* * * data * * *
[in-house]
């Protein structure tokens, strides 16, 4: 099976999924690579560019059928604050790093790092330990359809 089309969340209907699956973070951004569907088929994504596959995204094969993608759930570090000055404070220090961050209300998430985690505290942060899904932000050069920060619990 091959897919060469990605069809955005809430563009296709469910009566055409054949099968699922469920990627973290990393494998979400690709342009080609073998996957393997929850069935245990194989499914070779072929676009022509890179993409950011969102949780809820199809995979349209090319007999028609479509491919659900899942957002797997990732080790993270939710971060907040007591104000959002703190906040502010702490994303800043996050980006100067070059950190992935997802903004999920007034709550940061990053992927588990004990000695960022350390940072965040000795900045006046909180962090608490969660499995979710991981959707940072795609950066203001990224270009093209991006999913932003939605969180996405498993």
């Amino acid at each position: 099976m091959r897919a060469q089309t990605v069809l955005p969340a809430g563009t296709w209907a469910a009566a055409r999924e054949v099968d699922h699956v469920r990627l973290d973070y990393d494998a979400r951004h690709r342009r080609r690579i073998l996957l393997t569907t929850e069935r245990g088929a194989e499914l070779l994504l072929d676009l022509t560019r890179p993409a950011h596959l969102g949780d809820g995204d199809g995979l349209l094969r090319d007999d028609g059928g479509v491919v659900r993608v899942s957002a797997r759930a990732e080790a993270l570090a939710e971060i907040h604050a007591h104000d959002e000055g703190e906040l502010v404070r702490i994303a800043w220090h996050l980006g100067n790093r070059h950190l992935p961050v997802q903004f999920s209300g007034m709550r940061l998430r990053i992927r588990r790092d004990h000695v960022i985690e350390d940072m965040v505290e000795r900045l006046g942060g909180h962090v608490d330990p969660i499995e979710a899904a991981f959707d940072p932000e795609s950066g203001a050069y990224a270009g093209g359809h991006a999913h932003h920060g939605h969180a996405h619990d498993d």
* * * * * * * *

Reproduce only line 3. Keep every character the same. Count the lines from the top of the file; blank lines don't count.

């Amino acid at each position: 099976m091959r897919a060469q089309t990605v069809l955005p969340a809430g563009t296709w209907a469910a009566a055409r999924e054949v099968d699922h699956v469920r990627l973290d973070y990393d494998a979400r951004h690709r342009r080609r690579i073998l996957l393997t569907t929850e069935r245990g088929a194989e499914l070779l994504l072929d676009l022509t560019r890179p993409a950011h596959l969102g949780d809820g995204d199809g995979l349209l094969r090319d007999d028609g059928g479509v491919v659900r993608v899942s957002a797997r759930a990732e080790a993270l570090a939710e971060i907040h604050a007591h104000d959002e000055g703190e906040l502010v404070r702490i994303a800043w220090h996050l980006g100067n790093r070059h950190l992935p961050v997802q903004f999920s209300g007034m709550r940061l998430r990053i992927r588990r790092d004990h000695v960022i985690e350390d940072m965040v505290e000795r900045l006046g942060g909180h962090v608490d330990p969660i499995e979710a899904a991981f959707d940072p932000e795609s950066g203001a050069y990224a270009g093209g359809h991006a999913h932003h920060g939605h969180a996405h619990d498993d």